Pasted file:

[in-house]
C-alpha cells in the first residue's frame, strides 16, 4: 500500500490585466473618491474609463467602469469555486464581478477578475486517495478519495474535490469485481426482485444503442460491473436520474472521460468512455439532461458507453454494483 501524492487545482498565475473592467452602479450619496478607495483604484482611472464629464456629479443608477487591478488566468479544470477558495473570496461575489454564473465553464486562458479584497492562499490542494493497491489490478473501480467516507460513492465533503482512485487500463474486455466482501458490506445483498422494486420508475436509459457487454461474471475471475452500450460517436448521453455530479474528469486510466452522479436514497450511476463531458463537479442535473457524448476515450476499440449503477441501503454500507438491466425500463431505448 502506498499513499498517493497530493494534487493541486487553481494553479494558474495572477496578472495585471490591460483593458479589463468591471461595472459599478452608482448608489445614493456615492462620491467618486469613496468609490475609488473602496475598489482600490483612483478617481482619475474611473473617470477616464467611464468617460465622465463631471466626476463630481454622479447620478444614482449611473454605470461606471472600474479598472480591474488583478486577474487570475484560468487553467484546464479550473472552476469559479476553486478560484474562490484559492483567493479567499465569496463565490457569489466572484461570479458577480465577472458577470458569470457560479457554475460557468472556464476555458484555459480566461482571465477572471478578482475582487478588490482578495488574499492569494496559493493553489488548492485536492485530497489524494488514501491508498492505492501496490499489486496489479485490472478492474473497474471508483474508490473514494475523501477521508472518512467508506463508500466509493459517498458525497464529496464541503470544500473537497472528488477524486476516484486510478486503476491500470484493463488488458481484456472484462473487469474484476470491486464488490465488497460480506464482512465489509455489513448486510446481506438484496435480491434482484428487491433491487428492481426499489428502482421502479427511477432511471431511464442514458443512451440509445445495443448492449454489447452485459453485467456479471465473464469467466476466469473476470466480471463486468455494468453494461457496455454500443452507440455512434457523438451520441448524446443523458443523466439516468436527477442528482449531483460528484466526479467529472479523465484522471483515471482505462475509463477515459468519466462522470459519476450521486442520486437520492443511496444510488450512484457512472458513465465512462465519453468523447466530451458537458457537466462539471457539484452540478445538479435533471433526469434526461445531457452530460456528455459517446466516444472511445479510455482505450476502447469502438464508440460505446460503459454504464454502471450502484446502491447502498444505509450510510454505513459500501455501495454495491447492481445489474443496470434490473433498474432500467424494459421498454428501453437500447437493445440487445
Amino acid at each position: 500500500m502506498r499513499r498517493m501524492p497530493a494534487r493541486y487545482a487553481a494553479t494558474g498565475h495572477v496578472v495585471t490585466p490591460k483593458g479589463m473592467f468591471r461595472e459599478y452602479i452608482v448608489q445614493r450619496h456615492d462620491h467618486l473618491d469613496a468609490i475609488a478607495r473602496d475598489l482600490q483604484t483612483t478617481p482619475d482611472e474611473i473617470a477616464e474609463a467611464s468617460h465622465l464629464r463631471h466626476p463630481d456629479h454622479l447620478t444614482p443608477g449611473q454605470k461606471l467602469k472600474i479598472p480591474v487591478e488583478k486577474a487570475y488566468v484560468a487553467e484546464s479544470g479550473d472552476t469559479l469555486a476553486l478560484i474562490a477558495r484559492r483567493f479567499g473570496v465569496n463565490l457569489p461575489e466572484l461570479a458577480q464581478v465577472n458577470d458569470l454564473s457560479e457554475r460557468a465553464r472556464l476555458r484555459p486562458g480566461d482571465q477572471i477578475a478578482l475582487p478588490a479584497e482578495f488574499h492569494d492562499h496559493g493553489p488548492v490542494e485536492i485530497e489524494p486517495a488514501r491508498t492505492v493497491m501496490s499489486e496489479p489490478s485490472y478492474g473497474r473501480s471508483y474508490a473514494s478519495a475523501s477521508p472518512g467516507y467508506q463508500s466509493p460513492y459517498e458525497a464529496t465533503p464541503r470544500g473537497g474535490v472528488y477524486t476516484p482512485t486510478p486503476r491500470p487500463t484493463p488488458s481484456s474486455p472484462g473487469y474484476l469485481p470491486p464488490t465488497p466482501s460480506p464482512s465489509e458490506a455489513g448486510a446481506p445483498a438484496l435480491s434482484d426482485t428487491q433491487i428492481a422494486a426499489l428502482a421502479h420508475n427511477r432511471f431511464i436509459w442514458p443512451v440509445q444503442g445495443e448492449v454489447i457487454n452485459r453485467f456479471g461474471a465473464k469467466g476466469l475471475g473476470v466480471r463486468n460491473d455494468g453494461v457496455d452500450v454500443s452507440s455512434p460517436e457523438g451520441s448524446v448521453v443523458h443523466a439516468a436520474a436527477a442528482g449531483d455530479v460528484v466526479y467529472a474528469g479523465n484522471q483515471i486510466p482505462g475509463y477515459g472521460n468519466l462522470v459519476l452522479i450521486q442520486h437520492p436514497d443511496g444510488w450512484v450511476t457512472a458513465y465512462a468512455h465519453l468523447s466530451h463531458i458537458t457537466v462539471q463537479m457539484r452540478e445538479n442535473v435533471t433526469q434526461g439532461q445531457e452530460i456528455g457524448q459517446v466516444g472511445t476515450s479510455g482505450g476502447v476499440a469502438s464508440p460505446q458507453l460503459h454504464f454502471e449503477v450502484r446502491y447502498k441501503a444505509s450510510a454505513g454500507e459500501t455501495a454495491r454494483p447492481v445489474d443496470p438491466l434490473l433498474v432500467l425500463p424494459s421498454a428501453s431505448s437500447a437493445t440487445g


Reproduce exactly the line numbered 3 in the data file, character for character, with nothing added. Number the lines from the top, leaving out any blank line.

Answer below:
Amino acid at each position: 500500500m502506498r499513499r498517493m501524492p497530493a494534487r493541486y487545482a487553481a494553479t494558474g498565475h495572477v496578472v495585471t490585466p490591460k483593458g479589463m473592467f468591471r461595472e459599478y452602479i452608482v448608489q445614493r450619496h456615492d462620491h467618486l473618491d469613496a468609490i475609488a478607495r473602496d475598489l482600490q483604484t483612483t478617481p482619475d482611472e474611473i473617470a477616464e474609463a467611464s468617460h465622465l464629464r463631471h466626476p463630481d456629479h454622479l447620478t444614482p443608477g449611473q454605470k461606471l467602469k472600474i479598472p480591474v487591478e488583478k486577474a487570475y488566468v484560468a487553467e484546464s479544470g479550473d472552476t469559479l469555486a476553486l478560484i474562490a477558495r484559492r483567493f479567499g473570496v465569496n463565490l457569489p461575489e466572484l461570479a458577480q464581478v465577472n458577470d458569470l454564473s457560479e457554475r460557468a465553464r472556464l476555458r484555459p486562458g480566461d482571465q477572471i477578475a478578482l475582487p478588490a479584497e482578495f488574499h492569494d492562499h496559493g493553489p488548492v490542494e485536492i485530497e489524494p486517495a488514501r491508498t492505492v493497491m501496490s499489486e496489479p489490478s485490472y478492474g473497474r473501480s471508483y474508490a473514494s478519495a475523501s477521508p472518512g467516507y467508506q463508500s466509493p460513492y459517498e458525497a464529496t465533503p464541503r470544500g473537497g474535490v472528488y477524486t476516484p482512485t486510478p486503476r491500470p487500463t484493463p488488458s481484456s474486455p472484462g473487469y474484476l469485481p470491486p464488490t465488497p466482501s460480506p464482512s465489509e458490506a455489513g448486510a446481506p445483498a438484496l435480491s434482484d426482485t428487491q433491487i428492481a422494486a426499489l428502482a421502479h420508475n427511477r432511471f431511464i436509459w442514458p443512451v440509445q444503442g445495443e448492449v454489447i457487454n452485459r453485467f456479471g461474471a465473464k469467466g476466469l475471475g473476470v466480471r463486468n460491473d455494468g453494461v457496455d452500450v454500443s452507440s455512434p460517436e457523438g451520441s448524446v448521453v443523458h443523466a439516468a436520474a436527477a442528482g449531483d455530479v460528484v466526479y467529472a474528469g479523465n484522471q483515471i486510466p482505462g475509463y477515459g472521460n468519466l462522470v459519476l452522479i450521486q442520486h437520492p436514497d443511496g444510488w450512484v450511476t457512472a458513465y465512462a468512455h465519453l468523447s466530451h463531458i458537458t457537466v462539471q463537479m457539484r452540478e445538479n442535473v435533471t433526469q434526461g439532461q445531457e452530460i456528455g457524448q459517446v466516444g472511445t476515450s479510455g482505450g476502447v476499440a469502438s464508440p460505446q458507453l460503459h454504464f454502471e449503477v450502484r446502491y447502498k441501503a444505509s450510510a454505513g454500507e459500501t455501495a454495491r454494483p447492481v445489474d443496470p438491466l434490473l433498474v432500467l425500463p424494459s421498454a428501453s431505448s437500447a437493445t440487445g